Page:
Home Featured BC Hydro loses bid to dismiss discrimination claim from former worker over speech impediment, mental health issues

BC Hydro loses bid to dismiss discrimination claim from former worker over speech impediment, mental health issues

by HR Law Canada

An application by BC Hydro to dismiss a discrimination complaint by a former employee involving a speech impediment and mental health issues has been rejected by the British Columbia Human Rights Tribunal.

The move paves the way for a full hearing, though the Tribunal encouraged both parties to take advantage of its mediation services.

I.C., who worked temporarily for BC Hydro in 2018, alleged discrimination based on his disabilities after his contract was terminated early, and he was not rehired for another position despite repeated inquiries.

He claimed to have faced harassment at work due to his speech impediment and mental health disability, which he says was not adequately addressed by the company.

BC Hydro contested the allegations, arguing that I.C.’s employment ended due to the completion of the project he was hired for and not for discriminatory reasons. The utility also applied for dismissal of the complaint on several grounds, including its belief that the complaint was filed late and that I.C. could not establish a connection between the termination of his employment and his disabilities.

The Tribunal’s decision to deny the application for dismissal was based on several key findings. Firstly, it was determined that the complaint, received by the Tribunal on Sept. 4, 2020, was not excessively delayed given the circumstances, particularly considering I.C.’s mental health condition, which significantly affected his ability to function and file the complaint sooner.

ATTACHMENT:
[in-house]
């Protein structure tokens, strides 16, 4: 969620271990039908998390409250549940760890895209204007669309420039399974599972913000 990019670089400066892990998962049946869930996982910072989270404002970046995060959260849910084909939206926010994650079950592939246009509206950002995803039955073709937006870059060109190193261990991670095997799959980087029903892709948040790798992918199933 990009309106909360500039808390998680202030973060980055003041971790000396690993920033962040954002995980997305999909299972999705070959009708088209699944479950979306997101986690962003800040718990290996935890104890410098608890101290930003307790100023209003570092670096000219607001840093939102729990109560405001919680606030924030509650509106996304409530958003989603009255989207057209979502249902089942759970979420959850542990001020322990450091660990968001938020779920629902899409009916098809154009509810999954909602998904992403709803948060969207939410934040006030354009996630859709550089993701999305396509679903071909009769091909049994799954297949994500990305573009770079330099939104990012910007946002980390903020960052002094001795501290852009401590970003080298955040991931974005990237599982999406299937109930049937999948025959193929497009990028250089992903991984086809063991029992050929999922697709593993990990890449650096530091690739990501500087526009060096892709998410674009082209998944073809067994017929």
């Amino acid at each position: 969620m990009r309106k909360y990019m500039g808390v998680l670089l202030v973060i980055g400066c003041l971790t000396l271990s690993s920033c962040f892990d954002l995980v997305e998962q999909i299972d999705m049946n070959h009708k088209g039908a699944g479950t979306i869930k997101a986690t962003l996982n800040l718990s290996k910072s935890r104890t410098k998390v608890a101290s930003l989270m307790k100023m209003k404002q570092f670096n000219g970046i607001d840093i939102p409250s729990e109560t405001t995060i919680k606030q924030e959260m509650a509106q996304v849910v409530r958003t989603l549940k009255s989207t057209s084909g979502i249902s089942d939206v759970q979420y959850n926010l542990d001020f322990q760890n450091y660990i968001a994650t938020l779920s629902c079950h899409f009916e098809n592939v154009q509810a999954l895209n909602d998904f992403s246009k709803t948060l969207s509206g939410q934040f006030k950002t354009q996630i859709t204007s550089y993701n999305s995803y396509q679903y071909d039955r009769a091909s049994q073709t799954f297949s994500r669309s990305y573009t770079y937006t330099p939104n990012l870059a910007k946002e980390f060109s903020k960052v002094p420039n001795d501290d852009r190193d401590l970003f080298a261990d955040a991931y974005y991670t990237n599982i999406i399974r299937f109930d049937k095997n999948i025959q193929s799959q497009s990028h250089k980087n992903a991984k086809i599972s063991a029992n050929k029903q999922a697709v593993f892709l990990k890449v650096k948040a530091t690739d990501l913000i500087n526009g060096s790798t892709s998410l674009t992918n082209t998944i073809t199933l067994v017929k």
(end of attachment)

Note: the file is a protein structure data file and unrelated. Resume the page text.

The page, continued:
Significant to the Tribunal’s considerations were the detailed accounts of harassment faced by I.C., including incidents where coworkers mocked his speech impediment. Despite reporting these incidents, I.C. felt that BC Hydro’s response was insufficient and did not prevent further harassment.

The Tribunal noted, “There is evidence that the Manager and a foreperson spoke to (I.C.’s) co-workers about the need to be respectful to (I.C.). However, there is no evidence about what was said to the co-workers, or how they responded, or how BC Hydro determined that simply speaking to the co-workers was adequate to ensure the harassment would not continue.”

Furthermore, the Tribunal found it pertinent that BC Hydro’s Code of Conduct, which mandates support for individuals reporting harassment, was seemingly not fully adhered to in this case. Specifically, there was “no evidence that anyone at BC Hydro notified the Ethics Office about (I.C.’s) harassment allegation, as its Code of Conduct policy recommends in cases of alleged harassment.”

In concluding the decision to not dismiss the case, the Tribunal underscored the importance of a thorough examination of the facts at a full hearing, highlighting the potential for I.C. to establish a link between the alleged discrimination and the actions taken by BC Hydro.

For more information, see Coates v. BC Hydro, 2024 BCHRT 73 (CanLII).

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